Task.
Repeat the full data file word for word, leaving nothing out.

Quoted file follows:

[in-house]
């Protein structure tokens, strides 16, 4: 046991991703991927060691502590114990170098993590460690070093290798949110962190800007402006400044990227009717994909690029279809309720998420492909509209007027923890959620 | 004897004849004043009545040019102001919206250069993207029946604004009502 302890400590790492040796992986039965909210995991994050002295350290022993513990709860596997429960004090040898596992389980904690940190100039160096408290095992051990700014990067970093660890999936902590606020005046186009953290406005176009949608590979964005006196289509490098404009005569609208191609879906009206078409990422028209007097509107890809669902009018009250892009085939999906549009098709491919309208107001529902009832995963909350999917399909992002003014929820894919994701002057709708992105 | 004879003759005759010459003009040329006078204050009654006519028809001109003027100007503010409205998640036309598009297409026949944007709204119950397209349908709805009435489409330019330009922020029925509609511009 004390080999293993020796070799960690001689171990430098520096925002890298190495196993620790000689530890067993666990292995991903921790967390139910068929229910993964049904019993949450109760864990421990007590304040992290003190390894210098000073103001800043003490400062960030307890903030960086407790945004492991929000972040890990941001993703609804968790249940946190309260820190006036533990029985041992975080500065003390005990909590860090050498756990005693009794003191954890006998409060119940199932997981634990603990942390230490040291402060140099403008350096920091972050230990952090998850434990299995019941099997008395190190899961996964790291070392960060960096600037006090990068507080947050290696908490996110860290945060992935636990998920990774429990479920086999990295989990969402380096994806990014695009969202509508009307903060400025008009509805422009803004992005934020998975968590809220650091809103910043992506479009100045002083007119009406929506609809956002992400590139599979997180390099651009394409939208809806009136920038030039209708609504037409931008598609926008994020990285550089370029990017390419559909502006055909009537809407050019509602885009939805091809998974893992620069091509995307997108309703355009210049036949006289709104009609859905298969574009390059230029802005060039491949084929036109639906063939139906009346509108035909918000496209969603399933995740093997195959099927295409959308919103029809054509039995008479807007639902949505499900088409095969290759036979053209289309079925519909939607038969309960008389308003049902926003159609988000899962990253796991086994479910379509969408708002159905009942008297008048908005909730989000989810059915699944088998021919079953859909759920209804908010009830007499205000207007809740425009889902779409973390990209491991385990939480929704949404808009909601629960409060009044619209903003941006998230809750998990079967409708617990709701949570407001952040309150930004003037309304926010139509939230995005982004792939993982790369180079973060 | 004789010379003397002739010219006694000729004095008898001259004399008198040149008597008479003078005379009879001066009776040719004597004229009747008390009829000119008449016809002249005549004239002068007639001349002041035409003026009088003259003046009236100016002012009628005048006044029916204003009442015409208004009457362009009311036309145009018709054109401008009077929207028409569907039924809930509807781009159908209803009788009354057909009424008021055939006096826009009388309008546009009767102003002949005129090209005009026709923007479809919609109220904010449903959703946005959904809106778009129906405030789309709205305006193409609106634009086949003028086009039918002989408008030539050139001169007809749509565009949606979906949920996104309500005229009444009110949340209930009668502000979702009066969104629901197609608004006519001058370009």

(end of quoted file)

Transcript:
[in-house]
């Protein structure tokens, strides 16, 4: 046991991703991927060691502590114990170098993590460690070093290798949110962190800007402006400044990227009717994909690029279809309720998420492909509209007027923890959620 | 004897004849004043009545040019102001919206250069993207029946604004009502 302890400590790492040796992986039965909210995991994050002295350290022993513990709860596997429960004090040898596992389980904690940190100039160096408290095992051990700014990067970093660890999936902590606020005046186009953290406005176009949608590979964005006196289509490098404009005569609208191609879906009206078409990422028209007097509107890809669902009018009250892009085939999906549009098709491919309208107001529902009832995963909350999917399909992002003014929820894919994701002057709708992105 | 004879003759005759010459003009040329006078204050009654006519028809001109003027100007503010409205998640036309598009297409026949944007709204119950397209349908709805009435489409330019330009922020029925509609511009 004390080999293993020796070799960690001689171990430098520096925002890298190495196993620790000689530890067993666990292995991903921790967390139910068929229910993964049904019993949450109760864990421990007590304040992290003190390894210098000073103001800043003490400062960030307890903030960086407790945004492991929000972040890990941001993703609804968790249940946190309260820190006036533990029985041992975080500065003390005990909590860090050498756990005693009794003191954890006998409060119940199932997981634990603990942390230490040291402060140099403008350096920091972050230990952090998850434990299995019941099997008395190190899961996964790291070392960060960096600037006090990068507080947050290696908490996110860290945060992935636990998920990774429990479920086999990295989990969402380096994806990014695009969202509508009307903060400025008009509805422009803004992005934020998975968590809220650091809103910043992506479009100045002083007119009406929506609809956002992400590139599979997180390099651009394409939208809806009136920038030039209708609504037409931008598609926008994020990285550089370029990017390419559909502006055909009537809407050019509602885009939805091809998974893992620069091509995307997108309703355009210049036949006289709104009609859905298969574009390059230029802005060039491949084929036109639906063939139906009346509108035909918000496209969603399933995740093997195959099927295409959308919103029809054509039995008479807007639902949505499900088409095969290759036979053209289309079925519909939607038969309960008389308003049902926003159609988000899962990253796991086994479910379509969408708002159905009942008297008048908005909730989000989810059915699944088998021919079953859909759920209804908010009830007499205000207007809740425009889902779409973390990209491991385990939480929704949404808009909601629960409060009044619209903003941006998230809750998990079967409708617990709701949570407001952040309150930004003037309304926010139509939230995005982004792939993982790369180079973060 | 004789010379003397002739010219006694000729004095008898001259004399008198040149008597008479003078005379009879001066009776040719004597004229009747008390009829000119008449016809002249005549004239002068007639001349002041035409003026009088003259003046009236100016002012009628005048006044029916204003009442015409208004009457362009009311036309145009018709054109401008009077929207028409569907039924809930509807781009159908209803009788009354057909009424008021055939006096826009009388309008546009009767102003002949005129090209005009026709923007479809919609109220904010449903959703946005959904809106778009129906405030789309709205305006193409609106634009086949003028086009039918002989408008030539050139001169007809749509565009949606979906949920996104309500005229009444009110949340209930009668502000979702009066969104629901197609608004006519001058370009």